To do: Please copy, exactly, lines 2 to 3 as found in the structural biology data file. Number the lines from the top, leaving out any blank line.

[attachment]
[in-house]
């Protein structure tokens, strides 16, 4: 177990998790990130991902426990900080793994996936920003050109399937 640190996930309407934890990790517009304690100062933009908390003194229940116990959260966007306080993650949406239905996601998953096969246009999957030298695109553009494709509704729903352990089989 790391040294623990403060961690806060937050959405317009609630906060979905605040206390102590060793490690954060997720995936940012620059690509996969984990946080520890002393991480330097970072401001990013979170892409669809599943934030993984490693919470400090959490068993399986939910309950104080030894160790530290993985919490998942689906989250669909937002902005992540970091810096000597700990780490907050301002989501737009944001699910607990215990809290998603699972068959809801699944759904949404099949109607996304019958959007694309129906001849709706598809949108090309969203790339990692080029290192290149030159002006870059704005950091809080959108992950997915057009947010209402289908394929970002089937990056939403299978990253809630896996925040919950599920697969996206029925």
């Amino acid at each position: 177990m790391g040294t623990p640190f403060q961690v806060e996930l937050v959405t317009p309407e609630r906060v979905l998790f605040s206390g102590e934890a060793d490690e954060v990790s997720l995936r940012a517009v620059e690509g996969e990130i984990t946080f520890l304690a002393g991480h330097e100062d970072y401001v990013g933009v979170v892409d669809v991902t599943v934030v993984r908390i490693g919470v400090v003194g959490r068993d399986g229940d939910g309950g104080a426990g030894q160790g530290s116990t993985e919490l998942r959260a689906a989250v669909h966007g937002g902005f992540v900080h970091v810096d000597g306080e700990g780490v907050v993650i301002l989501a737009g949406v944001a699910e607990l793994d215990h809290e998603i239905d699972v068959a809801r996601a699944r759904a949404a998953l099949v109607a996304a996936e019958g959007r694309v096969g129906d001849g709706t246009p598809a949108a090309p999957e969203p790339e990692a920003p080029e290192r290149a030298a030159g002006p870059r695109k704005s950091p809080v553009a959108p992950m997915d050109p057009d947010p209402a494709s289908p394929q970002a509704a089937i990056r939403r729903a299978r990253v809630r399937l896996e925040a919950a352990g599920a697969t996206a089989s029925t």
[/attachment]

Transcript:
């Protein structure tokens, strides 16, 4: 177990998790990130991902426990900080793994996936920003050109399937 640190996930309407934890990790517009304690100062933009908390003194229940116990959260966007306080993650949406239905996601998953096969246009999957030298695109553009494709509704729903352990089989 790391040294623990403060961690806060937050959405317009609630906060979905605040206390102590060793490690954060997720995936940012620059690509996969984990946080520890002393991480330097970072401001990013979170892409669809599943934030993984490693919470400090959490068993399986939910309950104080030894160790530290993985919490998942689906989250669909937002902005992540970091810096000597700990780490907050301002989501737009944001699910607990215990809290998603699972068959809801699944759904949404099949109607996304019958959007694309129906001849709706598809949108090309969203790339990692080029290192290149030159002006870059704005950091809080959108992950997915057009947010209402289908394929970002089937990056939403299978990253809630896996925040919950599920697969996206029925």
């Amino acid at each position: 177990m790391g040294t623990p640190f403060q961690v806060e996930l937050v959405t317009p309407e609630r906060v979905l998790f605040s206390g102590e934890a060793d490690e954060v990790s997720l995936r940012a517009v620059e690509g996969e990130i984990t946080f520890l304690a002393g991480h330097e100062d970072y401001v990013g933009v979170v892409d669809v991902t599943v934030v993984r908390i490693g919470v400090v003194g959490r068993d399986g229940d939910g309950g104080a426990g030894q160790g530290s116990t993985e919490l998942r959260a689906a989250v669909h966007g937002g902005f992540v900080h970091v810096d000597g306080e700990g780490v907050v993650i301002l989501a737009g949406v944001a699910e607990l793994d215990h809290e998603i239905d699972v068959a809801r996601a699944r759904a949404a998953l099949v109607a996304a996936e019958g959007r694309v096969g129906d001849g709706t246009p598809a949108a090309p999957e969203p790339e990692a920003p080029e290192r290149a030298a030159g002006p870059r695109k704005s950091p809080v553009a959108p992950m997915d050109p057009d947010p209402a494709s289908p394929q970002a509704a089937i990056r939403r729903a299978r990253v809630r399937l896996e925040a919950a352990g599920a697969t996206a089989s029925t």